Professor of Physics at the University of California at Berkeley
Now Pro to the question "Is Human Activity Primarily Responsible for Global Climate Change?"
"Three years ago I identified problems in previous climate studies that, in my mind, threw doubt on the very existence of global warming. Last year, following an intensive research effort involving a dozen scientists, I concluded that global warming was real and that the prior estimates of the rate of warming were correct. I’m now going a step further: Humans are almost entirely the cause...
Our [Berkeley Earth Surface Temperature project] results show that the average temperature of the earth’s land has risen by two and a half degrees Fahrenheit over the past 250 years, including an increase of one and a half degrees over the most recent 50 years. Moreover, it appears likely that essentially all of this increase results from the human emission of greenhouse gases...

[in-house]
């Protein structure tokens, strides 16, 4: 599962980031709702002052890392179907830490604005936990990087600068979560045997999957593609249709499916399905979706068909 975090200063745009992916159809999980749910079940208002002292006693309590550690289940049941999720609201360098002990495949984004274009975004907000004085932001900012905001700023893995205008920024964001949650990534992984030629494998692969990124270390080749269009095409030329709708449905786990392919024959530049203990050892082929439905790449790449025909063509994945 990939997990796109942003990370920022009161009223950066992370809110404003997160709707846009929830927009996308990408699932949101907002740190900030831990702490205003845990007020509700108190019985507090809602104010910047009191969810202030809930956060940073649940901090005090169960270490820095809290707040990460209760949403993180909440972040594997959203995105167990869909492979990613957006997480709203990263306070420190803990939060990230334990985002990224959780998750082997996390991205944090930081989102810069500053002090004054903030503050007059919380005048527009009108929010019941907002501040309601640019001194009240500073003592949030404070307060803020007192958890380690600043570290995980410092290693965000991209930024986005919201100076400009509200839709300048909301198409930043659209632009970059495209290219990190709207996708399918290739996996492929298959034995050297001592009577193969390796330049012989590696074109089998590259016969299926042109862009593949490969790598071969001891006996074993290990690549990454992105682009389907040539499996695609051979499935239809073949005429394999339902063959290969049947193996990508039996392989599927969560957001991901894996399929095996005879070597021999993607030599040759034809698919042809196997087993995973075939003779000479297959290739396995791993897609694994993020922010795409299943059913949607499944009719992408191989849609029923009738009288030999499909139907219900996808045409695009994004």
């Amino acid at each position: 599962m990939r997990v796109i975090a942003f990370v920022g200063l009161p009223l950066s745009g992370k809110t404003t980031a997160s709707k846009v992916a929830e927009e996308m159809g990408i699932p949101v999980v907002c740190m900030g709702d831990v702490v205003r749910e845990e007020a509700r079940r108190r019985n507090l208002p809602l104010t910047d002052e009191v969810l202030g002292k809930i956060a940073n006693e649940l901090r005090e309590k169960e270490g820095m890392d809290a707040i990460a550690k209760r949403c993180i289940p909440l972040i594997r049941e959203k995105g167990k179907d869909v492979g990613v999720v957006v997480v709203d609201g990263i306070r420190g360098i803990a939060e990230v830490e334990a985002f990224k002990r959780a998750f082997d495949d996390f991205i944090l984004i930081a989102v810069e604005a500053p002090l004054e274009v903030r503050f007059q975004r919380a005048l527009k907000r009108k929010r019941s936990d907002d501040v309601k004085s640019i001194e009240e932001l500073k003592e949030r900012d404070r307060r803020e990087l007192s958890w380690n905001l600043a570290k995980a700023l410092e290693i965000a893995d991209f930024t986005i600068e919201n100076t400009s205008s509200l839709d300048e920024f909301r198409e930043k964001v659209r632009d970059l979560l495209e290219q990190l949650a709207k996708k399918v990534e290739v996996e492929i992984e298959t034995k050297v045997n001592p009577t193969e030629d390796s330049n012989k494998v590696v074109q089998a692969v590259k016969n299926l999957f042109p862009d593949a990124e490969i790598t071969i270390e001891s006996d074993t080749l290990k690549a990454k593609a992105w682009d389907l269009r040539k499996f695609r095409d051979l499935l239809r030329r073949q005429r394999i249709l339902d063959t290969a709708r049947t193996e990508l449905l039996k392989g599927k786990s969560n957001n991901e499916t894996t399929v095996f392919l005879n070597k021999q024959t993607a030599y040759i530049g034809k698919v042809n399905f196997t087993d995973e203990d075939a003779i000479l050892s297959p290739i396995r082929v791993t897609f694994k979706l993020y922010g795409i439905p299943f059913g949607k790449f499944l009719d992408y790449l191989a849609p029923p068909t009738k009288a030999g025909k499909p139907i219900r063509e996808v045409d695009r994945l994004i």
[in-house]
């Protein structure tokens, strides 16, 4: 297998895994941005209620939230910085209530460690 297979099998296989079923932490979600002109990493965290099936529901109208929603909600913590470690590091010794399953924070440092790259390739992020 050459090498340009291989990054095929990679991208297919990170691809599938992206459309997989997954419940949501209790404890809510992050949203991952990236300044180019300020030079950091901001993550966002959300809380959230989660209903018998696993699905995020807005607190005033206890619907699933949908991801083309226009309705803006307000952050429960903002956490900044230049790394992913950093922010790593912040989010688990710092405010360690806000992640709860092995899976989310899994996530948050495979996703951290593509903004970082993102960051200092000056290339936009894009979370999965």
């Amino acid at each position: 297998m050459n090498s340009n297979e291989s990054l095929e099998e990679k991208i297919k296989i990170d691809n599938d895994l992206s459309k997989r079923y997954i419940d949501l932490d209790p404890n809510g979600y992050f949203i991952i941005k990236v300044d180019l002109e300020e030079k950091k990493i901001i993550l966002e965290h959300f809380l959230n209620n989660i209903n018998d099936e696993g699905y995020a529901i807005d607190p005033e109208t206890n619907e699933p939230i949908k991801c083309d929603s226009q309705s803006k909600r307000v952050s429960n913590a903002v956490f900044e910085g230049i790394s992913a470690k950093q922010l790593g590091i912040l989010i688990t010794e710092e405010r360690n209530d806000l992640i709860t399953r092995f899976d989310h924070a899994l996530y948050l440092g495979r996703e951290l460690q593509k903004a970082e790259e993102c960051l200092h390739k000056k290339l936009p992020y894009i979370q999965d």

We carefully studied issues raised by skeptics: biases from urban heating (we duplicated our results using rural data alone), from data selection (prior groups selected fewer than 20 percent of the available temperature stations; we used virtually 100 percent), from poor station quality (we separately analyzed good stations and poor ones) and from human intervention and data adjustment (our work is completely automated and hands-off). In our papers we demonstrate that none of these potentially troublesome effects unduly biased our conclusions...
[O]ur record is long enough that we could search for the fingerprint of solar variability, based on the historical record of sunspots. That fingerprint is absent...